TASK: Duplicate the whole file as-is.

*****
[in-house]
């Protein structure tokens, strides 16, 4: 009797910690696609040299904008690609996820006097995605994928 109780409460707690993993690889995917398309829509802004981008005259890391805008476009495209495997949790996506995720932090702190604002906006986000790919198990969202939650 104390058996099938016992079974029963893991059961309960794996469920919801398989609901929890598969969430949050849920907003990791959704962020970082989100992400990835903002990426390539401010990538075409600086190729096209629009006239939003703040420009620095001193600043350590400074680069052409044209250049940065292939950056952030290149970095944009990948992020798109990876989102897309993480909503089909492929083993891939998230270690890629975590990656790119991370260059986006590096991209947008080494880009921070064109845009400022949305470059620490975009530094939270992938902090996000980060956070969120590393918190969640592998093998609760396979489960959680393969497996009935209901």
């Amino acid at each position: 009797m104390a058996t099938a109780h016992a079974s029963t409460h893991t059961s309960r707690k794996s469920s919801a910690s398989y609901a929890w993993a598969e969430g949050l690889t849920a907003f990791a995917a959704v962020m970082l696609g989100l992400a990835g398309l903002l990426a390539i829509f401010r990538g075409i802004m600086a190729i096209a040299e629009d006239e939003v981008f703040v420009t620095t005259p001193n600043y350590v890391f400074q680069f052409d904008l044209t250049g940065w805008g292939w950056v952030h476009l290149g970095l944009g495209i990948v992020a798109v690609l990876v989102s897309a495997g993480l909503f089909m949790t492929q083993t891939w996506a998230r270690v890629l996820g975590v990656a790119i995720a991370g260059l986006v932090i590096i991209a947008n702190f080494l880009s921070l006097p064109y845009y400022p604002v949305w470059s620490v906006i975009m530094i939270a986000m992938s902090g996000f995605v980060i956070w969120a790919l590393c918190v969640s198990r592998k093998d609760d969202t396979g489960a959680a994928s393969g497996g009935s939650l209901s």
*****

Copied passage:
[in-house]
């Protein structure tokens, strides 16, 4: 009797910690696609040299904008690609996820006097995605994928 109780409460707690993993690889995917398309829509802004981008005259890391805008476009495209495997949790996506995720932090702190604002906006986000790919198990969202939650 104390058996099938016992079974029963893991059961309960794996469920919801398989609901929890598969969430949050849920907003990791959704962020970082989100992400990835903002990426390539401010990538075409600086190729096209629009006239939003703040420009620095001193600043350590400074680069052409044209250049940065292939950056952030290149970095944009990948992020798109990876989102897309993480909503089909492929083993891939998230270690890629975590990656790119991370260059986006590096991209947008080494880009921070064109845009400022949305470059620490975009530094939270992938902090996000980060956070969120590393918190969640592998093998609760396979489960959680393969497996009935209901």
């Amino acid at each position: 009797m104390a058996t099938a109780h016992a079974s029963t409460h893991t059961s309960r707690k794996s469920s919801a910690s398989y609901a929890w993993a598969e969430g949050l690889t849920a907003f990791a995917a959704v962020m970082l696609g989100l992400a990835g398309l903002l990426a390539i829509f401010r990538g075409i802004m600086a190729i096209a040299e629009d006239e939003v981008f703040v420009t620095t005259p001193n600043y350590v890391f400074q680069f052409d904008l044209t250049g940065w805008g292939w950056v952030h476009l290149g970095l944009g495209i990948v992020a798109v690609l990876v989102s897309a495997g993480l909503f089909m949790t492929q083993t891939w996506a998230r270690v890629l996820g975590v990656a790119i995720a991370g260059l986006v932090i590096i991209a947008n702190f080494l880009s921070l006097p064109y845009y400022p604002v949305w470059s620490v906006i975009m530094i939270a986000m992938s902090g996000f995605v980060i956070w969120a790919l590393c918190v969640s198990r592998k093998d609760d969202t396979g489960a959680a994928s393969g497996g009935s939650l209901s």